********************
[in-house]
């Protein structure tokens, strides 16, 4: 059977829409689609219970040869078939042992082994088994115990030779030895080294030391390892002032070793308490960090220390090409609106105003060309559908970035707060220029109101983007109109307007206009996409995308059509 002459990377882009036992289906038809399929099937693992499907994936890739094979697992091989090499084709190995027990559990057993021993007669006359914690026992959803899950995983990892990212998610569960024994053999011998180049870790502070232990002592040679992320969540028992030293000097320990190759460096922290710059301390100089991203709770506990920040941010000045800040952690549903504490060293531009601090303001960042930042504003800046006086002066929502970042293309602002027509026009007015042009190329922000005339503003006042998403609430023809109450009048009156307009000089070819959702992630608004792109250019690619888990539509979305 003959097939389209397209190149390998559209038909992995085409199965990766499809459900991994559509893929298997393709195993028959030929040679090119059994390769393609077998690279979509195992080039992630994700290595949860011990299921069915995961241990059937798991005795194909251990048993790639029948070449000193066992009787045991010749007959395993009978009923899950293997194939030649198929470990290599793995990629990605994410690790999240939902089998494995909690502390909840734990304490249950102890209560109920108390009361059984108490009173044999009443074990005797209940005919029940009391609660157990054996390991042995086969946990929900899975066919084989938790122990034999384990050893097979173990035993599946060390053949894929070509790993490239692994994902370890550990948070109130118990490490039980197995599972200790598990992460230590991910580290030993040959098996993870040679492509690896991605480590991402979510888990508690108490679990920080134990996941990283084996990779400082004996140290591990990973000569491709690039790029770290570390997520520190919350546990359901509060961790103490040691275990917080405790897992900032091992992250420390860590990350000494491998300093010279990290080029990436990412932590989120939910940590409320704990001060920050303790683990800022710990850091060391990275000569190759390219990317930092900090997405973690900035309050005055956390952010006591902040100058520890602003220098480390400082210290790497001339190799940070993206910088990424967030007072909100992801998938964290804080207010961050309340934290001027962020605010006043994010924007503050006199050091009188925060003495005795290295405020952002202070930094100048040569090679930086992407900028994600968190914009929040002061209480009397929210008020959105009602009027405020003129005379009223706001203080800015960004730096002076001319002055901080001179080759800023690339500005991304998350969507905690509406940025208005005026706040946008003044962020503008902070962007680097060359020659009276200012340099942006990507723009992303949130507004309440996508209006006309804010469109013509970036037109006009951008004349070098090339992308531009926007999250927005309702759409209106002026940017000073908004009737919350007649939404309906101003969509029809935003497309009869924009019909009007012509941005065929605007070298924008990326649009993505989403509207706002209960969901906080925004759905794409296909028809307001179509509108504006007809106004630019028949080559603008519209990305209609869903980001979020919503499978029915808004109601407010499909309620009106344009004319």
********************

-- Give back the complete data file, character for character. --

[in-house]
């Protein structure tokens, strides 16, 4: 059977829409689609219970040869078939042992082994088994115990030779030895080294030391390892002032070793308490960090220390090409609106105003060309559908970035707060220029109101983007109109307007206009996409995308059509 002459990377882009036992289906038809399929099937693992499907994936890739094979697992091989090499084709190995027990559990057993021993007669006359914690026992959803899950995983990892990212998610569960024994053999011998180049870790502070232990002592040679992320969540028992030293000097320990190759460096922290710059301390100089991203709770506990920040941010000045800040952690549903504490060293531009601090303001960042930042504003800046006086002066929502970042293309602002027509026009007015042009190329922000005339503003006042998403609430023809109450009048009156307009000089070819959702992630608004792109250019690619888990539509979305 003959097939389209397209190149390998559209038909992995085409199965990766499809459900991994559509893929298997393709195993028959030929040679090119059994390769393609077998690279979509195992080039992630994700290595949860011990299921069915995961241990059937798991005795194909251990048993790639029948070449000193066992009787045991010749007959395993009978009923899950293997194939030649198929470990290599793995990629990605994410690790999240939902089998494995909690502390909840734990304490249950102890209560109920108390009361059984108490009173044999009443074990005797209940005919029940009391609660157990054996390991042995086969946990929900899975066919084989938790122990034999384990050893097979173990035993599946060390053949894929070509790993490239692994994902370890550990948070109130118990490490039980197995599972200790598990992460230590991910580290030993040959098996993870040679492509690896991605480590991402979510888990508690108490679990920080134990996941990283084996990779400082004996140290591990990973000569491709690039790029770290570390997520520190919350546990359901509060961790103490040691275990917080405790897992900032091992992250420390860590990350000494491998300093010279990290080029990436990412932590989120939910940590409320704990001060920050303790683990800022710990850091060391990275000569190759390219990317930092900090997405973690900035309050005055956390952010006591902040100058520890602003220098480390400082210290790497001339190799940070993206910088990424967030007072909100992801998938964290804080207010961050309340934290001027962020605010006043994010924007503050006199050091009188925060003495005795290295405020952002202070930094100048040569090679930086992407900028994600968190914009929040002061209480009397929210008020959105009602009027405020003129005379009223706001203080800015960004730096002076001319002055901080001179080759800023690339500005991304998350969507905690509406940025208005005026706040946008003044962020503008902070962007680097060359020659009276200012340099942006990507723009992303949130507004309440996508209006006309804010469109013509970036037109006009951008004349070098090339992308531009926007999250927005309702759409209106002026940017000073908004009737919350007649939404309906101003969509029809935003497309009869924009019909009007012509941005065929605007070298924008990326649009993505989403509207706002209960969901906080925004759905794409296909028809307001179509509108504006007809106004630019028949080559603008519209990305209609869903980001979020919503499978029915808004109601407010499909309620009106344009004319």